House of 1000 Manga
Detroit Metal City
by Jason Thompson,
Detroit Metal City
"They start feeling like prisoners, helpless/Till someone comes along on a mission and yells, bitch!"
Warning: this is a manga where the main character's power is to say the word "rape" 10 times in one second. Detroit Metal City is the one of the filthiest, most offensive comedy manga ever translated. At least it's upfront about it: the first dialogue on the first page is "I am a terrorist from hell! Yesterday I raped your mom, tomorrow I fuck your dad!" It's not like some of those shonen and shojo manga where they act all ages-13-and-up for a couple volumes and then spring the adult content on you, is it?
Not Detroit Metal City. This is an 18+ manga about bad, evil things: this is a manga about heavy metal, man. Johannes Krauser II is the vocalist/star of Detroit Metal City, Tokyo's most infamous metal band. Covered in white pancake makeup like the love child of King Diamond and KISS (whose song "Detroit Rock City" the title references), he smashes guitars and screams out songs with titles like "Kill 'Em All," "Rape That Girl," "Death Penis" and "Pig Bitch Intercourse." The kanji satsu, "kill," is painted on his forehead. He bites the heads off bats onstage, plays the guitar with his teeth ("Guitaris Dentata"), and, in his music videos, he crawls out of the grave in flames while being eaten by zombie babies. His fans are maniacs who worship him and think he's the devil incarnate. "If it weren't for music, I would have become a mass murderer," he says in interviews. Rumor has it that he killed and raped both his parents. Krauser II is hardcore.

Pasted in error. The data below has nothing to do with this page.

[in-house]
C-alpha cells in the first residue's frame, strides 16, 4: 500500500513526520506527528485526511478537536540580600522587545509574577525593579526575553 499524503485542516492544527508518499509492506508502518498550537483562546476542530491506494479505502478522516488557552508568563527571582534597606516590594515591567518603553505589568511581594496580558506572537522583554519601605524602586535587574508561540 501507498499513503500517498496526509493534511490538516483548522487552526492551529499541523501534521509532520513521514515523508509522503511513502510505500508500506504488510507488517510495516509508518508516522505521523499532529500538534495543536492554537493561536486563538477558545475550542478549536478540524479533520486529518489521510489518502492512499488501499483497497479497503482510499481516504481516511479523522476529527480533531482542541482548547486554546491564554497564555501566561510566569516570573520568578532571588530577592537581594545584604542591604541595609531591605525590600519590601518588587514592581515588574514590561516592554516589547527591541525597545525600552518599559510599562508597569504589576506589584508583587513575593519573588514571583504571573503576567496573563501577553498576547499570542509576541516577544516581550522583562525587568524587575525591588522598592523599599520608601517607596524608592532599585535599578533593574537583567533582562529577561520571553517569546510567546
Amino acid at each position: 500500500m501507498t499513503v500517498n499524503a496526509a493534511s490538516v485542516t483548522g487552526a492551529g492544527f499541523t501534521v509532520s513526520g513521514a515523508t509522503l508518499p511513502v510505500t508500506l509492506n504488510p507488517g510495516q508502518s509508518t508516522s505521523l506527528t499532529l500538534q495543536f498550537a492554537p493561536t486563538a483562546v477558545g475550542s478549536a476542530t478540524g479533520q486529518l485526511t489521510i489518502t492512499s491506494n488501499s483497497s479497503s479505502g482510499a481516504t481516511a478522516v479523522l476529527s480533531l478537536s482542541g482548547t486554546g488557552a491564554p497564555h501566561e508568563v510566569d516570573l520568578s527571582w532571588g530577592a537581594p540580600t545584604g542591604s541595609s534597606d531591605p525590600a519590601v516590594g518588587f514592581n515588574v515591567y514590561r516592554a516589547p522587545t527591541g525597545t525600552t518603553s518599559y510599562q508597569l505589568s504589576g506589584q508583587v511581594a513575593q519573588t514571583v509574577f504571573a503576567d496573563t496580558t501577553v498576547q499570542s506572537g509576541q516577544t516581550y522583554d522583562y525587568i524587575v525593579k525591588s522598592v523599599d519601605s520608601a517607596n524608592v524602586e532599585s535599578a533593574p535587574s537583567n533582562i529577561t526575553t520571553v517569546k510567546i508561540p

But backstage, Krauser II takes off his makeup and becomes someone totally different: Soichi Negishi, 23-year-old virgin. (There's never any explanation of how he becomes a foot taller when he's in costume.) The real-life Krauser is a shy farmboy with a bowl cut, a guy whose mom still sends him vegetables from the back home, a guy who had no desire to become a transgressive psycho killer metal star. "Ugh…I've disrespected women again with those horrible song lyrics," he sighs in regret after yet another performance. The real Negishi is a sensitive hipster who likes Kahimi Karie, vintage clothing, the movie Amélie and Paris fashion. And though onstage he sings about rape and dry-humps a middle-aged man in thigh-highs and a ball gag, in real life he has a crush on a girl: Yuri Aikawa, his college friend, editor of the music magazine Amore Amour. But how can Soichi ever show her his shameful 'metal side,' she who is the embodiment of cute, socially responsible hipster purity? Can he ever become the kind of musician he wants to be? Can he achieve his greatest dream: "One day my song will be used in a soda commercial!"